The front desk is the epicenter of any counseling or therapy practice. My role is somewhat like that of a conductor. I keep things moving, make sure patients get where they need to be, problem solve, think on my feet, and am constantly adjusting to what the day brings. Oh the things I've seen, heard, and even smelled (you don't want to know).
Today we're taking about a topic that's on everyones mind at the start of the New Year: taking the first step. Specifically, taking the first step toward starting therapy. The number one question I hear is “I want to see a therapist; what do I need to do?” Great question! First, I would like to say: pat yourself on the back for taking the first step! Often the intimidation of the unknown keeps people from scheduling an appointment. It's not always easy to accept that you need help.
Wether you're considering starting therapy or actively seeking a therapist, you'll benefit from answering a few simple questions to focus your search. A little introspection and research go a long way to ensure you find the best fit for you. Here are my top 3 questions you should ask when looking for a therapist.
1. Why am I seeking help?
Once you generate a response to this question, you will then be able to communicate this information to someone that has the ability to help match you with an appropriate therapist (ehem, me) or if you're searching online you can verify that the the therapist specializes in that area.
2. Is the provider in-network with my insurance? If not, what is their self pay rate?
Finances are often a concern. Be sure to look into your mental health benefits and look for providers who are "in-network". You can easily find this information by calling the 1-800 number on the back of your insurance card. Ask the representative what your mental health benefits are. If you are not in network with the provider you choose, "out-of-network benefits" or self pay rates are alternative options. Most providers offer a slightly discounted rate to individuals not filing insurance. This will give you a better idea of cost.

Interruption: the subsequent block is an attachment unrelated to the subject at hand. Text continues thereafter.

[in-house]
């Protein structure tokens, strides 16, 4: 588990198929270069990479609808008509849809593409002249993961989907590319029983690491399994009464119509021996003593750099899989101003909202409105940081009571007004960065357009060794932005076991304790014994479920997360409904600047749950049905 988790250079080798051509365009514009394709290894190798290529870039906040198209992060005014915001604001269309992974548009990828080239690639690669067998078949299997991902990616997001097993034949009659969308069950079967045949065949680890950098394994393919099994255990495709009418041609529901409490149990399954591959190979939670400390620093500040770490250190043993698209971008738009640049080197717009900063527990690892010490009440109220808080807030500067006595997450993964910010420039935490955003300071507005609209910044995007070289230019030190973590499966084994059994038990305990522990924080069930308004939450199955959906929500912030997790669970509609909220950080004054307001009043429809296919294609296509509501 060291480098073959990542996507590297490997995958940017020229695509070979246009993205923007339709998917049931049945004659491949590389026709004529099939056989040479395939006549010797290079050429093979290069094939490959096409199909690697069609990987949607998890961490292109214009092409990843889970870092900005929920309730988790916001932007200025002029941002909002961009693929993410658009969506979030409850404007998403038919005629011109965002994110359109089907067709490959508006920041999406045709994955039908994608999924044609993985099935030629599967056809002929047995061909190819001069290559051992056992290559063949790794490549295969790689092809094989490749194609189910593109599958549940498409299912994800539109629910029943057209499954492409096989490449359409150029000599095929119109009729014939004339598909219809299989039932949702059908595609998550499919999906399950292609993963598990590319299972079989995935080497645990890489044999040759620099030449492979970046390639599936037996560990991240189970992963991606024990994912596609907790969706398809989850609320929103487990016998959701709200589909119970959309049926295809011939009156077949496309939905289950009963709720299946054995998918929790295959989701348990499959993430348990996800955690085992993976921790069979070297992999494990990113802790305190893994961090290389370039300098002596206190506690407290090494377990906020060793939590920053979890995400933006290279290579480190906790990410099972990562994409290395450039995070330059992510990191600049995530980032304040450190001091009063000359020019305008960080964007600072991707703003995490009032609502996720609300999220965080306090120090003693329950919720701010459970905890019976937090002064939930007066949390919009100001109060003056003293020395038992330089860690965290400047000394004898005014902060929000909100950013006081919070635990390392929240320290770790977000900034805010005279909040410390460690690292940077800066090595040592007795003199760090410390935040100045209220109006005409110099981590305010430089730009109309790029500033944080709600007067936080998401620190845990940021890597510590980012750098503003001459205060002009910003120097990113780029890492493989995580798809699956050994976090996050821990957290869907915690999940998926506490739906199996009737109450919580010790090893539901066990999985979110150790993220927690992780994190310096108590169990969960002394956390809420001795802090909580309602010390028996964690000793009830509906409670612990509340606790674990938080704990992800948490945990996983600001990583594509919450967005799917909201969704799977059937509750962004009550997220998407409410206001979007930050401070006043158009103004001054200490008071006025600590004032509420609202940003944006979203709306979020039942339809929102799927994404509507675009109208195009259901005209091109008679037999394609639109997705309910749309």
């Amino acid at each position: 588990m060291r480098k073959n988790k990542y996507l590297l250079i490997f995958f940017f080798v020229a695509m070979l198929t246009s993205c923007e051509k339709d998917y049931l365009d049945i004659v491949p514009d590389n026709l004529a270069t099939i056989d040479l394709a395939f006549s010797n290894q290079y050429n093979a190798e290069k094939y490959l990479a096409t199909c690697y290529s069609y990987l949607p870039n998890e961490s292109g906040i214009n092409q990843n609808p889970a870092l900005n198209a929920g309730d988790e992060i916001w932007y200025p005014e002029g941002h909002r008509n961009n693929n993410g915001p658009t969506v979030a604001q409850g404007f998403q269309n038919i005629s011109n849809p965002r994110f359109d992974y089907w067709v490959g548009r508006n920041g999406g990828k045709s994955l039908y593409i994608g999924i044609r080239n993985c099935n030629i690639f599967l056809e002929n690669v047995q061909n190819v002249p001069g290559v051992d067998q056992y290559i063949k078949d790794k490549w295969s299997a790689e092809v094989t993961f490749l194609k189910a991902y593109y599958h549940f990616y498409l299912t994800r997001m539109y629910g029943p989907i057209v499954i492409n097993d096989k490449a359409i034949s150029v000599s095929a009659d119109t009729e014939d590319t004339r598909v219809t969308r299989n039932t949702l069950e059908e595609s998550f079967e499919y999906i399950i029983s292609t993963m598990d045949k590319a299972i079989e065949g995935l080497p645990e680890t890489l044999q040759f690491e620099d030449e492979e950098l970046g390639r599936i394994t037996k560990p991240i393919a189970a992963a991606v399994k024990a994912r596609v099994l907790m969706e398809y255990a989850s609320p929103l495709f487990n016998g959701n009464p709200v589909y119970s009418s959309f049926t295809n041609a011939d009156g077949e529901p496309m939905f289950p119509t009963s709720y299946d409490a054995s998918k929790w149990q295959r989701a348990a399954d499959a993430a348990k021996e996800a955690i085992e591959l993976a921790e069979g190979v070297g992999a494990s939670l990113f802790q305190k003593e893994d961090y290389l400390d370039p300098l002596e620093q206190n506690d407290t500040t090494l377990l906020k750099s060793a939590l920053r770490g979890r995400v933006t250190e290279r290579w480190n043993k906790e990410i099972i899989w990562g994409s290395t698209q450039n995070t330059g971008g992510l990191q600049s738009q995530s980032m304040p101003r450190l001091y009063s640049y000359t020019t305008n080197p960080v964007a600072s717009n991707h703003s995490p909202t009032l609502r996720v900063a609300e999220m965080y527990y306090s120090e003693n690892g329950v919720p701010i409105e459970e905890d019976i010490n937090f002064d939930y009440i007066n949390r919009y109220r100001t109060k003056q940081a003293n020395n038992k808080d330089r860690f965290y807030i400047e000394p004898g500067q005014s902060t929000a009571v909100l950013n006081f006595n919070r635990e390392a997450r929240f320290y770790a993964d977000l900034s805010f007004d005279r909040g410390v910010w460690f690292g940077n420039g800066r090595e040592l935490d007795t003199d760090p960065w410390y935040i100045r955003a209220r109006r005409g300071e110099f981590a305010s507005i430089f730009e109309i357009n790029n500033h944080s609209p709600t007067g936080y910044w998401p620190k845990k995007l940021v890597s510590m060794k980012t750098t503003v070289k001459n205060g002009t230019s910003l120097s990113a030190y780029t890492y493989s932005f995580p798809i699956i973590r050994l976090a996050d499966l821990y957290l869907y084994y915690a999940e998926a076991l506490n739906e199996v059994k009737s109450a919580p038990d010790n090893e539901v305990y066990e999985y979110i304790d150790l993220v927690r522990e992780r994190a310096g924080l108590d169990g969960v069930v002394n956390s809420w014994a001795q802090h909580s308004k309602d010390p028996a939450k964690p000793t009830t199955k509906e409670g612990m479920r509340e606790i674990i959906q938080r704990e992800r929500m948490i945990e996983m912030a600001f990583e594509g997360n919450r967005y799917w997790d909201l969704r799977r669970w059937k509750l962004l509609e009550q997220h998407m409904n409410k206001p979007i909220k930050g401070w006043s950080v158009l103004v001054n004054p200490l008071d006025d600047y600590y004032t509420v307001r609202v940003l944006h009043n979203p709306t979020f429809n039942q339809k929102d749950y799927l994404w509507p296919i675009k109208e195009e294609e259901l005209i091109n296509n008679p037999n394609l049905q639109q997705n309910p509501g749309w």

3. What is the therapist's schedule like?
Wondering how this made the top 3? Through my experience ease of scheduling is a very important to people getting the treatment they need. If scheduling isn't worked out from the beginning it can become an obstacle later and even contribute to individuals dropping out of therapy. Answering this question is a two part process. First, take a look at your own availability. Do you only have availability on weekends? Is your job flexible? Will you need to arrange chid care? Second, inquire about the therapist's hours and availability. Do they offer evening appointments? Are they booked for 3 months? Those questions can help you determine if scheduing appointments will be easy or a challenging.
After answering those questions you'll have a better sense of whether or not a provider is right for you. Take your time in your search and be sure to find the therapist that is the best fit for your needs. There is someone out there who's right for you. Contact our staff today for more information or for help finding a therapist who is right for you.
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Jessica Swanson is Clarity Counseling Center's Office Manager a.k.a. 'the president of pretty much everything'